One question that is constantly asked by endurance athletes is ‘How do I integrate strength training into an my training program?’ You know you should be doing something but when juggling work, training, cooking, cleaning, kids, commuting and everything else, Is there really time left over for all this other stuff? 

By incorporating a basic but consistent strength routine you’re going to find that your start to feel better, feel stronger, you get fewer injuries and you are able to hold power and form for much longer.

Here are our Top 3 Tips to getting the most out of your training when time is tight:

Time saver #1:MOBILITY IS KEY

If you have limited time, doing a mobility routine is the most effective use of your time. Mobility refers to the range of motion at a joint and is therefore the basis to great movement. The better you ‘move’ the better you will perform – this could be having enough mobility in your hips to enable an optimal run technique or mobility at your shoulders to aid a great swim stroke. So even if you have 10 minutes a day, mobility as a sub section of strength training will work wonders for keeping you injury free and performing successfully. If you are looking for guidance, our StrengthForEnduranceKIT Program’ includes a 10minute Dynamic Mobility Warm- up.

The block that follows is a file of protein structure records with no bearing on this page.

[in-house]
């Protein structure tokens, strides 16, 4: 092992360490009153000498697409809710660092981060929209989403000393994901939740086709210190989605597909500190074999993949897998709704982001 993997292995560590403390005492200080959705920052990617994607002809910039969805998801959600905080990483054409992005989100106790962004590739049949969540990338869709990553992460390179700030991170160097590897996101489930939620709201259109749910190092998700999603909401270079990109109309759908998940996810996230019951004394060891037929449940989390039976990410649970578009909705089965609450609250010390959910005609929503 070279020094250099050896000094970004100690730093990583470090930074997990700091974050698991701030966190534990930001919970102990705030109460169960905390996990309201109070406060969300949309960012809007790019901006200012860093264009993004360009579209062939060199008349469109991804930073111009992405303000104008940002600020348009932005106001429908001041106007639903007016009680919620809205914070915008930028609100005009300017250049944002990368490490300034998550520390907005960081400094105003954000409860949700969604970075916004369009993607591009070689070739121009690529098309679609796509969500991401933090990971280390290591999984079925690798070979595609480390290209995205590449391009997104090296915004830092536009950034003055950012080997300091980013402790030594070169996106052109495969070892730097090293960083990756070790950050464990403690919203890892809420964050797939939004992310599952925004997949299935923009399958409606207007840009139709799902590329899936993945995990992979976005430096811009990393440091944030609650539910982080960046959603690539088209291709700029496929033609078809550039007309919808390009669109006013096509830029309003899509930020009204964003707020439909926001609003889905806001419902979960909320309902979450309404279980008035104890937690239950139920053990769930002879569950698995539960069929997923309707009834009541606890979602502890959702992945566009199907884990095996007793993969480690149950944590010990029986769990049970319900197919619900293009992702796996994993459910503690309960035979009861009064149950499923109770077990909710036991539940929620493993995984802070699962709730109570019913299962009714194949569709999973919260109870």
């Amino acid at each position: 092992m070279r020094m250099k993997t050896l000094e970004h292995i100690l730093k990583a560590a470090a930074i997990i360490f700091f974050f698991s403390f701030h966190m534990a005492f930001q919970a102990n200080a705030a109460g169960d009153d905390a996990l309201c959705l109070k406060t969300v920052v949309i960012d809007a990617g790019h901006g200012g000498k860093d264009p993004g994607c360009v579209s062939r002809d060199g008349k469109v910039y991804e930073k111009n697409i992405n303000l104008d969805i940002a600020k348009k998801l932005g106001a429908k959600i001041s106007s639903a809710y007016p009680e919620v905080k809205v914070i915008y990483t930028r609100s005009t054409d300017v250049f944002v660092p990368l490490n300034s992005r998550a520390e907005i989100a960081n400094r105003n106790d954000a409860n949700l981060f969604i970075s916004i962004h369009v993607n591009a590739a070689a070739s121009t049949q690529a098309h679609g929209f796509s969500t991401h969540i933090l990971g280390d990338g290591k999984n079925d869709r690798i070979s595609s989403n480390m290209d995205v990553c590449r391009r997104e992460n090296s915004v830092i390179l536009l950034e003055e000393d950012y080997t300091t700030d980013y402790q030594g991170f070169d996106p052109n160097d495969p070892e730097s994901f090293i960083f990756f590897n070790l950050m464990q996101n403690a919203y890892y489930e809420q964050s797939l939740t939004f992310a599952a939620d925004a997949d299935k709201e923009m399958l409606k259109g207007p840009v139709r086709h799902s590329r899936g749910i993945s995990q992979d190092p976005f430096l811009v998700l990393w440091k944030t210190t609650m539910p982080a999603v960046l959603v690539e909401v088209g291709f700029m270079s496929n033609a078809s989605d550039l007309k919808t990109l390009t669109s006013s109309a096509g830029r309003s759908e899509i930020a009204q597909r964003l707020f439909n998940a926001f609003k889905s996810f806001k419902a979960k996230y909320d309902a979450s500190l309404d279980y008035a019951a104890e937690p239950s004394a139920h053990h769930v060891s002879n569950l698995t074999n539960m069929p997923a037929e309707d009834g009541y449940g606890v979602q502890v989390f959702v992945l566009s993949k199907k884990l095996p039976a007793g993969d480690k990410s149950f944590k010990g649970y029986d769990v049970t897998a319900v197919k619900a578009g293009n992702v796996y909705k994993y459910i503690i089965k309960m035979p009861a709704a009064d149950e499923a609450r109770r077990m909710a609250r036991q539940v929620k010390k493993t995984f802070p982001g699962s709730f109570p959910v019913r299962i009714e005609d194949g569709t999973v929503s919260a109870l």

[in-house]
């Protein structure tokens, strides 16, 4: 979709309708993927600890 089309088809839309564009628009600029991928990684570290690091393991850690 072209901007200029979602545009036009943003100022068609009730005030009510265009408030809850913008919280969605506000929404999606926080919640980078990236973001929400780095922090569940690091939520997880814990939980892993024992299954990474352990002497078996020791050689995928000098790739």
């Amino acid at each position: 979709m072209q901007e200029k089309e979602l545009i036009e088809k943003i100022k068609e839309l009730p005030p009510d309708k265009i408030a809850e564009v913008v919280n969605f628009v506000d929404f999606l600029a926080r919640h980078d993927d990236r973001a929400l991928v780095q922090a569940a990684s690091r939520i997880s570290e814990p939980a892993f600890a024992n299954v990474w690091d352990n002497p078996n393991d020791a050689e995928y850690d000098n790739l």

Time saver #2:PRIORITISE

Generally speaking each of us will have weaknesses. You may be a triathlete who is a great runner, but needs to work on you swim. The same goes for strength training. Whilst a complete approach is best, if you are limited for time, focus on your weaknesses. This may be a difference in strength from left side to right side, or you have a weak core that you need to address. Don’t be afraid to tailor the sessions to work for you, and if in doubt ask for some help.



An old-age saying but it really is true. Endurance sport is all about moving continuously for a long period of time, this is often hard to let go of when athletes step into their strength sessions. But think about using your time wisely - get the most bang-for-your-buck by training as effectively as possible. Performing two sets of slow squats with great range of motion, technique and control will be much more effective that performing five sets of fast repetitive step-ups.